Richard Greene, The unquiet Englishman: a life of Graham Greene

Lauren Groff, Matrix (William Heinemann)

Yaa Gyasi, Transcendent Kingdom

Matt Haig, The Midnight Library

Zakiya Dalila Harris, The Other Black Girl

Robert Hass, Summer snow: new poems  

Cate Haste, Passionate spirit: the life of Alma Mahler

Natalie Haynes, The ancient guide to modern life
Natalie Haynes, A Thousand Ships

Richard Heath, Sacred geometry: language of the angels

Steven Heighton, Reaching Mithymna: Among the Volunteers and Refugees on Lesvos

Amy Hempel, Sing to it: new stories

Gay Hendricks, The big leap: conquer your hidden fear and take life to the next level. Gay Hendricks.

Tara Henley, Lean out: a meditation on the madness of modern life

Catherine Hernandez, Crosshairs

Carl Hiaasen, Squeeze me

Anne Hillerman, Stargazer

Edward Hirsch, Stranger by night: poems

Alice Hoffman, The Dovekeepers
Alice Hoffman, Magic lessons
Alice Hoffman, The Book of Magic

Eva Holland, Nerve: adventures in the science of fear

Bettany Hughes, Venus and Aphrodite: a biography of desire

Helen Humphreys, Meditations on a year at the herbarium

Kazuo Ishiguro, Klara and the Sun

Marlon James, Black Leopard, Red Wolf: The Dark Star Trilogy, Book 1

Natalie Jenner, The Jane Austen Society

Amanda Jernigan, Groundwork: poems; with wood engravings by John Haney | Biblioasis

Jon Kabat-Zinn, Wherever you go, there you are: Mindfulness meditation in everyday life.

Donna Kane, Orrery

Patricia Keeney, Orpheus in the World

Kaie Kellough, Magnetic equator
Kaie Kellough, Dominoes at the Crossroads

Thomas King, Sufferance

Barbara Kingsolver, How to Fly in Ten Thousand Easy Lessons

Theresa Kishkan, Euclid’s Orchard & Other Essays

Rachel Kushner, The Hard Crowd

Jhumpa Lahiri, Whereabouts

Kevin Lambert, You will love what you have killed; translated from the French by Donald Winkler

Shari Lapena, The End of Her

Mary Lawson, A Town Called Solace

John le Carré, Silverview

Fran Lebowitz, The Fran Lebowitz Reader

Amanda Leduc, The Centaur’s Wife

Jessica J. Lee, Two trees make a forest: travels among Taiwan’s mountains & coasts in search of my family’s past  

Donna Leon, Transient desires

Jonathan Lethem, The Arrest

Deborah Levy, Swimming Home
Deborah Levy, Things I don’t want to knowDeborah Levy, The Man Who Saw Everything

Ada Limón, The Carrying

Penelope Lively, Family Album: A Novel

Patricia Lockwood, No One Is Talking About This

Randy Lundy, Blackbird Song

Annick MacAskill, Murmurations

Tanis MacDonald, Mobile

Carmen Maria Machado, In the dream house: a memoir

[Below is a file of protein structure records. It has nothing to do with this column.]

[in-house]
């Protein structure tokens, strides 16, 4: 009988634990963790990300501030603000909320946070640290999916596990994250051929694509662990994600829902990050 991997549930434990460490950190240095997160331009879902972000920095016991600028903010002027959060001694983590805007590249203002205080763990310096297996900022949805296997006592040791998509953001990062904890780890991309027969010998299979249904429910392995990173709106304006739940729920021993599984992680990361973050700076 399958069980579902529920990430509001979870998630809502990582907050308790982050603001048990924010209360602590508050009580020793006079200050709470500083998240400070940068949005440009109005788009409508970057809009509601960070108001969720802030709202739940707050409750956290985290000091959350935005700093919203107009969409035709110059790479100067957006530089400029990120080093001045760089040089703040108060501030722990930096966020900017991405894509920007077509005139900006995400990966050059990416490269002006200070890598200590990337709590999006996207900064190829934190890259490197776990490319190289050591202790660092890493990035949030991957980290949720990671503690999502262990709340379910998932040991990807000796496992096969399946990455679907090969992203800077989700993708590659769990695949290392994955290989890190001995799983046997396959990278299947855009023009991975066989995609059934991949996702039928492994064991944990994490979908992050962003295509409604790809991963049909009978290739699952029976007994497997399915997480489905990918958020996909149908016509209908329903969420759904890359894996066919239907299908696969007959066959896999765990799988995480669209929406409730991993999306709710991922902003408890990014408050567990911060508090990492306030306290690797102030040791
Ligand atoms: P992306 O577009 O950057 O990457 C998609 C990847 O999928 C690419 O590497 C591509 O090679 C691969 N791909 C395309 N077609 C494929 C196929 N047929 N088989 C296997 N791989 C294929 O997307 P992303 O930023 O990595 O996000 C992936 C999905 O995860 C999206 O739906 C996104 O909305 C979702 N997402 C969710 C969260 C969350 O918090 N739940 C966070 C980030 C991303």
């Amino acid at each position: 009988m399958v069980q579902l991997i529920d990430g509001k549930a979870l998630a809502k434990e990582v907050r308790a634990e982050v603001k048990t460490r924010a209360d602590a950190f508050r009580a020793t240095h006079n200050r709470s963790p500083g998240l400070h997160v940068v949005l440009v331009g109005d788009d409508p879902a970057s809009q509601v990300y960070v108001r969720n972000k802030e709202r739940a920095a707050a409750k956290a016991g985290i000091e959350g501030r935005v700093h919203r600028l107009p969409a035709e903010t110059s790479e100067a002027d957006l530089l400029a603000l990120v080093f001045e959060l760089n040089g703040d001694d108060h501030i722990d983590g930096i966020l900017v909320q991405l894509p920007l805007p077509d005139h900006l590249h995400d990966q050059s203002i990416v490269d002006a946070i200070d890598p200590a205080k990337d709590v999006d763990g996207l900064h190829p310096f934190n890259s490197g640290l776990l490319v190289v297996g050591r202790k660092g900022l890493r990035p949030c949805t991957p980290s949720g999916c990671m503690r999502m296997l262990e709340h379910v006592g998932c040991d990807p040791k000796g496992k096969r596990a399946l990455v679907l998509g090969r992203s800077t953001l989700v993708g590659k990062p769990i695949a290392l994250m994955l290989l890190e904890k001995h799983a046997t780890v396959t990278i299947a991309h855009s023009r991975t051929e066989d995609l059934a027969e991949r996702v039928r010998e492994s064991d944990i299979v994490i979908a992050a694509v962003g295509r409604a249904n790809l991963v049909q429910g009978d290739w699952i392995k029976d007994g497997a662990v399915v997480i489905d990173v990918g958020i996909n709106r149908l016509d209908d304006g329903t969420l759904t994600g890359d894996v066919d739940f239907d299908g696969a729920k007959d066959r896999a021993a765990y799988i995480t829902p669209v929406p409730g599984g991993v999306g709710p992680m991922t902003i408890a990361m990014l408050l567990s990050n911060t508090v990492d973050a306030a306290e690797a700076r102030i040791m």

Margaret Macmillan, War

Alberto Manguel, Fabulous monsters: Dracula, Alice, Superman, and other literary friends

Hilary Mantel, Mantel Pieces: Royal Bodies and Other Writing from the London Review of Books

Daphne Marlatt, On the Threshold of the Page
Daphne Marlatt, Then Now

Bobbie Ann Mason, Dear Ann  

Meg Mason, Sorrow and bliss: a novel

Francesco Matteuzzi, Mark Rothko: the story of his life

Imbolo Mbue, How Beautiful We Were: A Novel

Karen McBride, Crow Winter

Susan McCaslin, Heart Work
Susan McCaslin, Cosmic Egg

Charlotte McConaghy, Migrations
Charlotte McConaghy, Once There Were Wolves

Elizabeth McCracken, The Souvenir Museum  

Hollie McNish, Nobody Told Me: The Poetry of Parenthood

Tessa McWatt, The Snow Line

Sandra Meek, Still: poems

Maaza Mengiste, The Shadow King

Meg Mason, Sorrow and bliss: a novel

Francesco Matteuzzi, Mark Rothko: the story of his life

Sue Miller, Monogamy

N. Scott Momaday, The death of Sitting Bear: new and selected poems

Lorrie Moore, Bark

Virginia Morell, Animal Wise: The Thoughts and Emotions of Our Fellow Creatures

Silvia Moreno-Garcia, Mexican Gothic

Valzhyna Mort, Music for the Dead and Resurrected Poet

Walter Mosley, Blood Grove

Sarah Moss, Summerwater

Paul Muldoon, Frolic and detour

Sachiko Murakami, Render

Téa Mutonji, Shut Up You’re Pretty

James Nestor, Breath: The New Science of a Lost Art

Alice Notley, For the ride

Sigrid Nunez, What are you going through

Okezie Nwoka, God of Mercy

Barack Obama, A Promised Land

Mary Oliver, Devotions: The Selected Poems of Mary Oliver

Susan Orlean, On Animals

Nadia Owusu, Aftershocks: Dispatches from the Frontlines of Identity

Ruth Ozeki, The Book of Form and Emptiness  

Louise Penny & Hillary Rodham Clinton, State of Terror
Louise Penny, The Madness of Crowds

Charlie Petch, Why I was late

Marlene Nourbese Philip, Blank: essays & interviews

Jodi Picoult, The Book of Two Ways

Signe Pike, The forgotten kingdom

Michael Pollan, This is Your Mind on Plants

C.L. Polk, The Midnight Bargain

Vasko Popa, Vasko Popa: selected poems / selected and translated from the Serbo-Croatian by Charles Simic

Richard Powers, Bewilderment

Beth Powning, The Sister’s Tale

Francine Prose, The Vixen

Ian Rankin, A Song for the Dark Times

Iain Reid, I’m Thinking of Ending Things

David A. Robertson, Black Water

Lisa Robertson, Baudelaire Fractals

Eden Robinson, Return of the Trickster  

Kim Stanley Robinson, The Ministry for the Future

Marilynne Robinson, Jack
Marilynne Robinson, What are we doing here?

Monique Roffey, The Mermaid of Black Conch

Sally Rooney, Beautiful World, Where Are You

Matthew Rubery, The Untold History of the Talking Book

Muriel Rukeyser, The collected poems, 1913-1980

Kate Elizabeth Russell, My Dark Vanessa

Kay Ryan, Synthesizing gravity: selected prose; edited and with an introduction by Christian Wiman
Kay Ryan, The best of it: new and selected poems

Sadhguru, Karma

Jennifer Saint, Ariadne

Mark Sampson, All the Animals on Earth

George Saunders, A Swim in a Pond in the Rain: In Which Four Russians Give a Master Class on Writing, Reading, and Life

Sara Seager, The Smallest Lights in the Universe

Vijay Seshadri, That was now, this is then: poems

Hana Shafi, Small, broke, and kind of dirty: affirmations for the real world
Hana Shafi, It begins with the body: poems & illustrations